The club is a strange theater in which all the performers pretend to sing or play their instruments to a recording. The MC makes a point of showing this to the audience, in order to tell them that everything they see is an illusion. He also causes thunder to flash in the theater, causing Diane to tremble violently in terror.
A torch singer is then introduced to the mike and gives a moving rendition of Roy Orbison’s “Crying.” Diane starts to cry profusely. The singer collapses and is carried offstage. Just then, Diane gets a mysterious blue box in her purse, which has a keyhole that matches a blue key that had been found in Rita’s purse days earlier. They rush back to the house to open it. Diane’s alter ego–Betty–disappears and Rita looks around in confusion wondering where she is. Rita finally opens the box and inside of it is darkness. Next comes a sequence of images of a woman lying in a bed, and The Cowboy urging someone to “wake up.”
Back to Reality
Diane wakes up into the cold hard reality in which she’s a nobody living in a dumpy apartment, and is now being pursued by detectives. The neighbor from apartment 12 arrives that morning to collect her belongings. Heartbroken and mentally unraveling, Diane masturbates in a last desperate bid to hold onto Camilla. Her mind continues to unravel even more, and she starts to have hallucinations of Camilla standing there in her kitchen, which terrifies her, because she knows that Camilla is dead.
Later that night, Diane is sitting on the couch staring at the blue key that was delivered to her by the hit man. She hears a knock on the door and starts hallucinating that an old couple have crawled out from under it door and broken into her house. Terrified, she runs screaming into her bedroom, grabs a gun from her nightstand and kills herself. The movie ends with a blue-haired woman, who’d been sitting in one of the balcony seats during the Club Silencio sequence, saying, “Silencio.”
Yet Questions still Remain…
Above is more or less the consensus behind Mulholland Drive’s explanation. Yet there are still many puzzling things that happened in the movie that to this day have people scratching their heads. Below are the most common questions:
Why are All the Identities Different in the Dream?
In Diane’s dream, she is “Betty”, Camilla is “Rita” and a blonde woman at Adam’s party takes Camilla’s name. Why?
The point of Diane’s dream is to create an idealized fantasy in which all the bad things that happened to her never occurred. However, there is a problem. Every so often, the dream threatens to upset the narrative by referencing all the bad stuff that happened in real life.
By switching around identities, Diane’s idealized fantasy remains undisturbed when the dream begins to reference real life. For example, the dead body in apartment 17 is really supposed to represent the murdered Camilla and is a reminder that Diane had her killed. However, Diane doesn’t catch on. The reason why is that she substitutes herself in place of Camilla, gives herself an alter ego named Betty and keeps Camilla alive in the form of Rita. This mental trickery of swapping everyone out for each other is Diane thwarting the dream’s insistence in reminding her of what she did. And it works. After all, how could she have killed Camilla? Camilla is now Rita and very much alive, her real life self is dead in the dream and she is a completely other person, Betty.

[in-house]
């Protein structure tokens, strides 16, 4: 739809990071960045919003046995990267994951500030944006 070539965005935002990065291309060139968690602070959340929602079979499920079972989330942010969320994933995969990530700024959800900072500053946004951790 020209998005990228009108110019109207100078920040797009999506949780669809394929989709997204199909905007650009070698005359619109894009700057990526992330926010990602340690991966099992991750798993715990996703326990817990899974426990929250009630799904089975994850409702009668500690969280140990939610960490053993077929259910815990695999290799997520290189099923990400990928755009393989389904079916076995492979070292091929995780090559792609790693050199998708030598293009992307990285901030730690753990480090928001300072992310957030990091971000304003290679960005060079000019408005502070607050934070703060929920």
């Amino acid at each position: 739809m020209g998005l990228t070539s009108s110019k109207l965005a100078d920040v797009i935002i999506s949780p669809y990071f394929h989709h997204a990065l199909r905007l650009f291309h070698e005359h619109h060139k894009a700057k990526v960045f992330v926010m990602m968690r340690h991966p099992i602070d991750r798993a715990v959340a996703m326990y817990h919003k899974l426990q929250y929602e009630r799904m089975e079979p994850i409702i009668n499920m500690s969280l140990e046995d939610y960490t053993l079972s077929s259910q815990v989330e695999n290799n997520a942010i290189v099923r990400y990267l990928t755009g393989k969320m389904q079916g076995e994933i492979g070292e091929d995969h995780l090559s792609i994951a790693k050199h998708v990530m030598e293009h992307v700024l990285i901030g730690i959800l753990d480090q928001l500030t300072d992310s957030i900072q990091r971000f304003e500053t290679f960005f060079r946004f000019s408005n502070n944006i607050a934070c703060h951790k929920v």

This switching around of IDs works especially beautifully in the segment of the dream that begins to replay the traumatic moment when Adam cast Camilla as the lead in his movie. Adam casting Camilla was the moment in real life when Diane lost her and became left behind. By imagining a different woman in Camilla’s place, Diane never loses real life Camilla to Adam and stardom, and they get to stay in love for the remainder of her dream as “Betty” and “Rita.”
Who are the Old Couple?
This is a hotly contested issue. The elderly couple who appear as terrifying hallucinations in the final scene were seen two previous times–standing next to Diane in the opening scene of the movie when she won the jitterbug contest and later as a nice couple that Betty met when she first flew in from Canada. Some people think they are either judges of the jitterbug contest or Diane’s grandparents.
A very intriguing theory is that they’re a symbolic representation of Adam and Camilla. This is suggested by the fact that the old couple, who initially look sweet and unpretentious, drive away from the airport in a very fancy limousine. They also look at each other in the exact same way that Adam and Camilla looked at each other during their engagement party, but in a very weird, unnatural, forced way.
Personally, it seems to me as if the old couple are just another one of Diane’s “identity switches.” Remember that although she tries as much as possible to create an alternative reality, the dream insists on reminding her of what really happened. So, what it looks like is that Adam and Camilla showed up right in the beginning of Betty’s story arc to remind Diane of them and the murder. Naturally, Diane–trying to disguise the truth from herself as much as possible–switched their identity with a friendly unassuming elderly couple she knew in real life (again, it’s up for debate who they actually were). She succeeded in fooling herself, but the dream went, “Not so fast. This is Adam and Camilla,” and had the couple replicate the adoring look that Adam and Camilla had given each other at the engagement party.